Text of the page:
Embracing new opportunities

COVID-19 has caused loss and disruption in the B.C. real estate industry. But it has also provided an opportunity to reposition real estate portfolios and redevelop properties to adapt to these changes, such as redeveloping empty office space to fulfill the growing need for industrial development. Newer players also have a window to get into Vancouver’s competitive real estate market.

Take this time to step back and do some creative thinking about the challenges you’ve faced since the start of the pandemic and consider whether any opportunities can come out of this. For example, the travel industry has been hit hard by COVID-19, but one hotel chain decided to look for new opportunities, such as using its car parks to help essential workers and leasing rooftops to cell service providers for 5G antennas.

Resiliency isn’t just about survival. It’s about leveraging whatever situation comes your way. Some of our B.C. real estate businesses are busier than ever during the pandemic, making record profits. This is also an opportunity to find ways to build on that success.

What should your company be doing next to make sure you’re capturing value?

  • Formalize crisis management structures: How well were you able to mobilize, stabilize and strategize during the crisis? Take advantage of this time to clarify and document what you learned through that process—so next time there’s a crisis, you’ll be able to pivot more smoothly. And there could be strategic or competitive opportunities for those who act now.
  • Build business continuity plans: The initial focus at the start of the pandemic was working on the loss of the workplace. But this could, in turn, form the basis of an all-hazards plan that would cover loss of people (ie. work stoppage), technology (ie. from a cyber incident) or a critical vendor (ie. if a contractor goes under).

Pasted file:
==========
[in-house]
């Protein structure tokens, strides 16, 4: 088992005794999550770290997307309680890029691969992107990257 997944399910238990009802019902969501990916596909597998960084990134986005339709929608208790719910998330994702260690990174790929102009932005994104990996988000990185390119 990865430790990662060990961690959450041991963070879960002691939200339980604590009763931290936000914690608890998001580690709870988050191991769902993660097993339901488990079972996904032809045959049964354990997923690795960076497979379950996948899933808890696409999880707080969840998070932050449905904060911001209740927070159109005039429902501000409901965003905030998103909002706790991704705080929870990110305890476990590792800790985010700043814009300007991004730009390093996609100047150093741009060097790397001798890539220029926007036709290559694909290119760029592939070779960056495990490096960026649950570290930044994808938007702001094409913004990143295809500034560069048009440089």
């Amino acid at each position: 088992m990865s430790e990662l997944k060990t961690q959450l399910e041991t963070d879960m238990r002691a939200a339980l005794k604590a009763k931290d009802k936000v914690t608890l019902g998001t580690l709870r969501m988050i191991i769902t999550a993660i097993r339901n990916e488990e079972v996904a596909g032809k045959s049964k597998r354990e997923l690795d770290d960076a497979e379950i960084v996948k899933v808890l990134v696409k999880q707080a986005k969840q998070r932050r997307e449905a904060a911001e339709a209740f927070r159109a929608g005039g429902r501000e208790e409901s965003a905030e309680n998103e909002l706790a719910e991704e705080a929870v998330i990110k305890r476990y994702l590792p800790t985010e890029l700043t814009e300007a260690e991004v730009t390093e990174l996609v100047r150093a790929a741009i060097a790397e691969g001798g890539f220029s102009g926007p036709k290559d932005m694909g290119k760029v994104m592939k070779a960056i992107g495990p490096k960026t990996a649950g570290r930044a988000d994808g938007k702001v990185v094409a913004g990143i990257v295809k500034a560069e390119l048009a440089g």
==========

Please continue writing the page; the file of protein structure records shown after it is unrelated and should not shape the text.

• Process optimization: Many organizations turned to online collaboration platforms at the start of the pandemic but, a year later, still only use them for video conferencing rather than leveraging the full suite of collaboration tools. Look for opportunities to optimize your processes, workflows and technologies, such as the approval of payments and signing of documents, and take full advantage of the functionality of your collaboration software. Also, consider whether you have the right people and right skills sets for the workforce of the future.
  • Look for distressed assets: Some organizations have had to sell all or part of their business during the pandemic. For investors, this provides an opportunity to invest in overlooked or previously unavailable opportunities in the market. But it isn’t just about finding a bargain, but rather identifying the right fit and mitigating risk in a wide spectrum of outcomes.

Now’s the time to get fit for growth

There’s still a significant degree of uncertainty around the pandemic and segments of the real estate market like offices and the longer-term impacts of work-from-home. But it’s also an ideal time to prepare for future crises—and you don’t have to wait until after the pandemic for this process to have value and identify lessons learned. 

By building on your experience during COVID-19, you can ensure your organization will be more resilient to future events and fit for growth in the year to come.